And tonight isn’t just any meteor shower, it is actually created by Halley’s Comet which was last seen in 1986 and won’t be seen again until 2061. As Halley travels by the sun, a trail of debris, or what scientists refer to as “cosmic litter,” is left behind for our viewing pleasure. Every year, around this same time Earth intersects this trail of comet ice chunks and we experience a meteor shower known as Eta Aquarid for its position among the constellations, emerging from Aquarius.
Catching a meteor shower can be extremely difficult depending on time, location and visibility. And even when the phenomenon can be seen, the meteors might not be radiant enough to outshine the moon or be visible through intense cloud cover. Luckily for us, the moon is currently in waxing crescent, making the shower visible early Tuesday morning, just before dawn. The southern US is said to have the best visibility in the northern hemisphere this year! Though the meteor shower is more visible south of the equator, with almost 60 meteors per hour, in the northern hemisphere we will still be able to see at least 30 meteors per hour.
In order to take full advantage of this event, here are some tips for viewing the “shooting stars:”
- The highest hourly rate of meteoroids will be early May 6, in the few hours before dawn, which will occur at 5:35 a.m. for Phoenix.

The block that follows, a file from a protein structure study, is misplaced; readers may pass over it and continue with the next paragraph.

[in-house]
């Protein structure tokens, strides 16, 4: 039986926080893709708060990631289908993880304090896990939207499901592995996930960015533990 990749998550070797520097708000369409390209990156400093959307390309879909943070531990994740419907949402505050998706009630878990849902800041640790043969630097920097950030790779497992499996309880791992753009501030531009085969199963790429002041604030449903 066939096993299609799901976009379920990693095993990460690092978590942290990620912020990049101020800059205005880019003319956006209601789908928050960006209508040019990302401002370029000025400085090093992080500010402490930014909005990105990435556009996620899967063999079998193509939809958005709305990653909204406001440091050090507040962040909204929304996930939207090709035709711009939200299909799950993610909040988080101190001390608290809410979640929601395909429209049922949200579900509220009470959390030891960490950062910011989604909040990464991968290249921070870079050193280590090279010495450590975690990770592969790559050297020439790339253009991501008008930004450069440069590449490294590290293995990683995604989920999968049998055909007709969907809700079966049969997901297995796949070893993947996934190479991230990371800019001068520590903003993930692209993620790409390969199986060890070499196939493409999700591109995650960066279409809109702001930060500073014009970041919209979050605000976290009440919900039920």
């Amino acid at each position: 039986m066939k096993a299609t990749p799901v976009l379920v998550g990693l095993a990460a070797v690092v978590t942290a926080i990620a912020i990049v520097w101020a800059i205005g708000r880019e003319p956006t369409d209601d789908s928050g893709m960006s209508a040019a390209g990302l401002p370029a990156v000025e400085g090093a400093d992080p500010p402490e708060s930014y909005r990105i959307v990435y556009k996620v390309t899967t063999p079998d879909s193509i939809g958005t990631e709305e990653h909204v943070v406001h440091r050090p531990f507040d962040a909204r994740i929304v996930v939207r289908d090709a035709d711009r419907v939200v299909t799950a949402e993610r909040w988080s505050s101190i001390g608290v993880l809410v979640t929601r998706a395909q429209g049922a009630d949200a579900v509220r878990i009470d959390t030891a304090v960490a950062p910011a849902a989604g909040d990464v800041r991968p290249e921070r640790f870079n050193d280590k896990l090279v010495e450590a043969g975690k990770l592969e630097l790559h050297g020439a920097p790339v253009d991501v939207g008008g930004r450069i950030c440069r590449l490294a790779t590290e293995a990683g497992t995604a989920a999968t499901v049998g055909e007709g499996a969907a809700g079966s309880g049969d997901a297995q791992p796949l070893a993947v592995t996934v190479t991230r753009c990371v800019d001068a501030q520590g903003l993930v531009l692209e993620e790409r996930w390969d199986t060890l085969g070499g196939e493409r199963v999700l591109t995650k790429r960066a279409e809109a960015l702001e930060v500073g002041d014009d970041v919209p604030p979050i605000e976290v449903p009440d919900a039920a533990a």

- A city like Phoenix is very bright, and gives off a city glow even at night so it is recommended to drive slightly outside the city to a darker location to better see the shower.
- Make sure the area you are in doesn’t have a lot of cloud cover either, or you won’t be able to see much of the shower.
- Rather than look straight up at the sky, you should look only half way up the sky, facing east. This way, you won’t be looking at the meteoroids head on, but at an angle and will be able to see the radiant trail more easily.
If the weather takes a turn for the worst, you can watch the celestial display live online at Space.com where Slooh astronomer Bob Berman will be commenting all night and featuring live shower views from the Marshall Space Flight Center in Huntsville, Alabama.
If you just can’t seem to drag yourself out of bed at two in the morning to catch this natural spectacle, you can always catch the webcasts and images from around the world starting Tuesday morning.